September 19, 2012 —
Opponents to the 6.1-mile loop pipeline around Milford, which is being pursued by the Tennessee Gas Pipeline (TGP) Company to deliver Marcellus gas to markets in New York and New Jersey, held a demonstration on Saturday, September 15. The protest is the latest in a series of demonstrations by residents and friends of the Cummins Hill Road community, where the pipe line will cut through the area.
Meanwhile, the Pike County Commissioners cancelled a scheduled emergency meeting for September 18 to discuss possible solutions to the TGP plan because many of the most important people did not accept the invitation. The commissioners, wanting to avoid residents being forced from their homes by an eminent domain action and to avoid unnecessary disturbance of the environment and private property, are looking for ways to circumvent the TGP loop.
The 14 residents who live in the path of the line have already been notified that the Federal Energy Regulatory Commission (FERC) has given TGP the power of eminent domain, which would force the residents to agree to accept market value for their property.
“We will not stand for the deception that is being thrown at us,” said Jolie DeFeis, the spokesperson for the group. “We are teaming up with our neighbors across the great Delaware River in New Jersey who are part of this ill-conceived and convoluted Loop 323 aimed at unnecessarily destroying our community.”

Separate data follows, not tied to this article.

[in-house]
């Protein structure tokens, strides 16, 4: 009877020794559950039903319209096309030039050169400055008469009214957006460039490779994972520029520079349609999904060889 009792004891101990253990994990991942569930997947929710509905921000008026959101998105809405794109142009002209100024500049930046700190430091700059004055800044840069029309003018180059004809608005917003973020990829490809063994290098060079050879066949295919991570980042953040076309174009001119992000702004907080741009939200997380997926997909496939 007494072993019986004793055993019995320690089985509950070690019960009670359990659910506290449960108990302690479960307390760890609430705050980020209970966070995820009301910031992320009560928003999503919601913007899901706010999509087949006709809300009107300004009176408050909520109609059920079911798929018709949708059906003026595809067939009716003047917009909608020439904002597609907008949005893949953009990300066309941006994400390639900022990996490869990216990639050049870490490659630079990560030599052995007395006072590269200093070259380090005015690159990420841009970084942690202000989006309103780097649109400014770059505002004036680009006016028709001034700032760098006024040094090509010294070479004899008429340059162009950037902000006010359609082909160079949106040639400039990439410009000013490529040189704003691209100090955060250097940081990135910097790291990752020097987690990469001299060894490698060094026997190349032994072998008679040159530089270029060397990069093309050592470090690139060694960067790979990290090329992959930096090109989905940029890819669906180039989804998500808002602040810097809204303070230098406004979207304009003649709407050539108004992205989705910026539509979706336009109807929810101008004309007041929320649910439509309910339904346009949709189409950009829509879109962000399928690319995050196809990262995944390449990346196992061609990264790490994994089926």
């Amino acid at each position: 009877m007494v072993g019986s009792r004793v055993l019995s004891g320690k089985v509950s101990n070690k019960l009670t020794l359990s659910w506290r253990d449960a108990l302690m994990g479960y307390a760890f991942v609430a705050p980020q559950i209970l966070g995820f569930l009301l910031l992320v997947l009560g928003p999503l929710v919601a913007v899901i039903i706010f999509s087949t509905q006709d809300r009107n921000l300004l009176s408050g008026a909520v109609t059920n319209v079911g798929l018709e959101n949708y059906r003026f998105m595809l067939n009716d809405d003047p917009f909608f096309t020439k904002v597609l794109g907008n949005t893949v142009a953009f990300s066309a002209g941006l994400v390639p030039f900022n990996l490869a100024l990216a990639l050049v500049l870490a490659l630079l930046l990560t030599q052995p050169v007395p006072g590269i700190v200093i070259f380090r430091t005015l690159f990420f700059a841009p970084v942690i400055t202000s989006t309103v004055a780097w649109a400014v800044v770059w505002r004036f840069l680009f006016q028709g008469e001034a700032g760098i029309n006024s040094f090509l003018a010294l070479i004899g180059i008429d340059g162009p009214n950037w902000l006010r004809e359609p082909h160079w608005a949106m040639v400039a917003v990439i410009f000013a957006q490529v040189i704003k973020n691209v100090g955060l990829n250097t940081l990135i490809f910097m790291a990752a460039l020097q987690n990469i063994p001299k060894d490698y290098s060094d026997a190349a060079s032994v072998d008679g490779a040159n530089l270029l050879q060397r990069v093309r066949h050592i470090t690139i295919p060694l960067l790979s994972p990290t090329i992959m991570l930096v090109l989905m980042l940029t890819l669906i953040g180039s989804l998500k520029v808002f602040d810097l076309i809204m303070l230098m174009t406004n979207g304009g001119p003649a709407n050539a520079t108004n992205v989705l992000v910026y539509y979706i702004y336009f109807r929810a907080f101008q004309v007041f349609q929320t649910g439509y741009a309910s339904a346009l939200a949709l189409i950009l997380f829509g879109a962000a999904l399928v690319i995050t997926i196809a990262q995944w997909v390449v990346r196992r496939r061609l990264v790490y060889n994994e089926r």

Automobiles decorated with signs that state the group’s opposition to the loop paraded through the Milford Borough streets, slowly following the car in front of them, and tying up traffic. When they exhausted all of the roads, they paraded back to Westfall and drove to the Kmart Shopping Center.
“Until someone proves to us that the existing easement cannot be used, we will continue our protest,” DeFeis said.
According to DeFeis, National Park Service (NPS) Superintendent John Donahue of the Delaware Water Gap National Recreational Area (DWGNRA) is single handedly stopping the gas company from using the existing right-of-way (ROW) that currently goes through the park. If the existing route were used, the gas company would not have to dig the 6.1-mile loop that would destroy the community on Cummins Hill Road, she said. However, TGP has not applied and seemingly is not intending to apply for an application to put the new 30-inch pipeline through the existing ROW, she said.
Based on a letter that Philadelphia based NPS Regional Director Dennis Reidenbach sent to PA Senator Pat Toomey, in response to his letter asking several questions, DeFeis said that it is not clear whether the NPS regional office is opposed to allowing TGP to use its existing ROW through the park. DeFeis claims that Reidenbach is not being truthful when he says that only Congress can allow a new pipeline through the existing line. She also claims that Reidenbach, in his letter to Toomey, says that NPS could not deny TGP use of its property rights without effectuating a constitutional “taking.”
Reidenbach answered this objection by saying that the NPS could impose conditions that are intended to preserve the park, which is NPS’s mandate.